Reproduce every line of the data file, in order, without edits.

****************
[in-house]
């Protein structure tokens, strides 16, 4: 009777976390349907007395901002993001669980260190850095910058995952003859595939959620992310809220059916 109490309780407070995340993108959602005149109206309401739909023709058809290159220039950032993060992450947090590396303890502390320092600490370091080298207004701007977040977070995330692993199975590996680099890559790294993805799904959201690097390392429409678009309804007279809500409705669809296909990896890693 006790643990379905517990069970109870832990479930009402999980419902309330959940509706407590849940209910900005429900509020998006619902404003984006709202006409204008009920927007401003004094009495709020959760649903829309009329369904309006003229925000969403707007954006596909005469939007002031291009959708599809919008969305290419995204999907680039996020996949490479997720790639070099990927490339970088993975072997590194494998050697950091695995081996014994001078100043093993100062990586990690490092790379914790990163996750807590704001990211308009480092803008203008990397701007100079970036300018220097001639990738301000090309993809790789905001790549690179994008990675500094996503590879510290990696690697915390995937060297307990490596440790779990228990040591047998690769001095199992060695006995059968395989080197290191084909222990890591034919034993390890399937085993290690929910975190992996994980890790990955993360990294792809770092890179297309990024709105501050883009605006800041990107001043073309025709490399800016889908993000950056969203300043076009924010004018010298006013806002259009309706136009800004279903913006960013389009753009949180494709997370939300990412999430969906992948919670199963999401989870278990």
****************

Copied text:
[in-house]
């Protein structure tokens, strides 16, 4: 009777976390349907007395901002993001669980260190850095910058995952003859595939959620992310809220059916 109490309780407070995340993108959602005149109206309401739909023709058809290159220039950032993060992450947090590396303890502390320092600490370091080298207004701007977040977070995330692993199975590996680099890559790294993805799904959201690097390392429409678009309804007279809500409705669809296909990896890693 006790643990379905517990069970109870832990479930009402999980419902309330959940509706407590849940209910900005429900509020998006619902404003984006709202006409204008009920927007401003004094009495709020959760649903829309009329369904309006003229925000969403707007954006596909005469939007002031291009959708599809919008969305290419995204999907680039996020996949490479997720790639070099990927490339970088993975072997590194494998050697950091695995081996014994001078100043093993100062990586990690490092790379914790990163996750807590704001990211308009480092803008203008990397701007100079970036300018220097001639990738301000090309993809790789905001790549690179994008990675500094996503590879510290990696690697915390995937060297307990490596440790779990228990040591047998690769001095199992060695006995059968395989080197290191084909222990890591034919034993390890399937085993290690929910975190992996994980890790990955993360990294792809770092890179297309990024709105501050883009605006800041990107001043073309025709490399800016889908993000950056969203300043076009924010004018010298006013806002259009309706136009800004279903913006960013389009753009949180494709997370939300990412999430969906992948919670199963999401989870278990």